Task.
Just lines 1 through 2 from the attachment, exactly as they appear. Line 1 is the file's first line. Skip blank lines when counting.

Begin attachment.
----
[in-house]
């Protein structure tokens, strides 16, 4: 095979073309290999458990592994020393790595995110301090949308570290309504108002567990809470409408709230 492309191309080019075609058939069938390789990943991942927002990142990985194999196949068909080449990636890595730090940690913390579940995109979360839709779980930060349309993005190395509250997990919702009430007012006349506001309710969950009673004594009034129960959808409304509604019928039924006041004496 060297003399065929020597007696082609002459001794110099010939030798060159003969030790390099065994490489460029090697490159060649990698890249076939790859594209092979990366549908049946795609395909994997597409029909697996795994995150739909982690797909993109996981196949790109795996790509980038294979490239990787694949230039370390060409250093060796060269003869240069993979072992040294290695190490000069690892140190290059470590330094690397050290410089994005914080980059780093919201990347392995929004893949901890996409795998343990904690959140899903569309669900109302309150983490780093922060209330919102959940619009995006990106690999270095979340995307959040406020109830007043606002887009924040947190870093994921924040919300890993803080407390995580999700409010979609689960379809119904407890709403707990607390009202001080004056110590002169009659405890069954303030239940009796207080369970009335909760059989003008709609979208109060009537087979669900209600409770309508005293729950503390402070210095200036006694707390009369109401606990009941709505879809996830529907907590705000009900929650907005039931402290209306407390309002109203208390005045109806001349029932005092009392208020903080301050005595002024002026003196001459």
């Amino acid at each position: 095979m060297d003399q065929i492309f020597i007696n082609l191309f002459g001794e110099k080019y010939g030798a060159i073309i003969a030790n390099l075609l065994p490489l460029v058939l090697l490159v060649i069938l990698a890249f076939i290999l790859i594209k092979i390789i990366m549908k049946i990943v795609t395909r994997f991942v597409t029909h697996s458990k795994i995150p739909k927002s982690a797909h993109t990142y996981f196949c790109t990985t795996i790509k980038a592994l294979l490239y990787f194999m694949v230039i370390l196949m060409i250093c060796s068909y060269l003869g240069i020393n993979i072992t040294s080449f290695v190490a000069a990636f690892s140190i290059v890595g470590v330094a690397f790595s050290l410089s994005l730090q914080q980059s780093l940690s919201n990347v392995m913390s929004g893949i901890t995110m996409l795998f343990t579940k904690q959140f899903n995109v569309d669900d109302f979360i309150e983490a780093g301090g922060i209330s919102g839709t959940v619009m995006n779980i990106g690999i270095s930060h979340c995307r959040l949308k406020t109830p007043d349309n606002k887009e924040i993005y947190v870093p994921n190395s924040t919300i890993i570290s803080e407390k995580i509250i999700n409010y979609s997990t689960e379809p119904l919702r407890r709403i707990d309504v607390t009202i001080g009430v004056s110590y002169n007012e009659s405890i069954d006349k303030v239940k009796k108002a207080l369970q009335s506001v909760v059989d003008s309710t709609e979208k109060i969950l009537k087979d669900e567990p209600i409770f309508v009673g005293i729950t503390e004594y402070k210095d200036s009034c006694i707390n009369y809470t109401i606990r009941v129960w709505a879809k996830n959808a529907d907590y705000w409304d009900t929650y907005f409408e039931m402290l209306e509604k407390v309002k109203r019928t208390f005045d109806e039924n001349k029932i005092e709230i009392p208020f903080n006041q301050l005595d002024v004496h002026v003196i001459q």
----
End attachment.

[in-house]
């Protein structure tokens, strides 16, 4: 095979073309290999458990592994020393790595995110301090949308570290309504108002567990809470409408709230 492309191309080019075609058939069938390789990943991942927002990142990985194999196949068909080449990636890595730090940690913390579940995109979360839709779980930060349309993005190395509250997990919702009430007012006349506001309710969950009673004594009034129960959808409304509604019928039924006041004496 060297003399065929020597007696082609002459001794110099010939030798060159003969030790390099065994490489460029090697490159060649990698890249076939790859594209092979990366549908049946795609395909994997597409029909697996795994995150739909982690797909993109996981196949790109795996790509980038294979490239990787694949230039370390060409250093060796060269003869240069993979072992040294290695190490000069690892140190290059470590330094690397050290410089994005914080980059780093919201990347392995929004893949901890996409795998343990904690959140899903569309669900109302309150983490780093922060209330919102959940619009995006990106690999270095979340995307959040406020109830007043606002887009924040947190870093994921924040919300890993803080407390995580999700409010979609689960379809119904407890709403707990607390009202001080004056110590002169009659405890069954303030239940009796207080369970009335909760059989003008709609979208109060009537087979669900209600409770309508005293729950503390402070210095200036006694707390009369109401606990009941709505879809996830529907907590705000009900929650907005039931402290209306407390309002109203208390005045109806001349029932005092009392208020903080301050005595002024002026003196001459």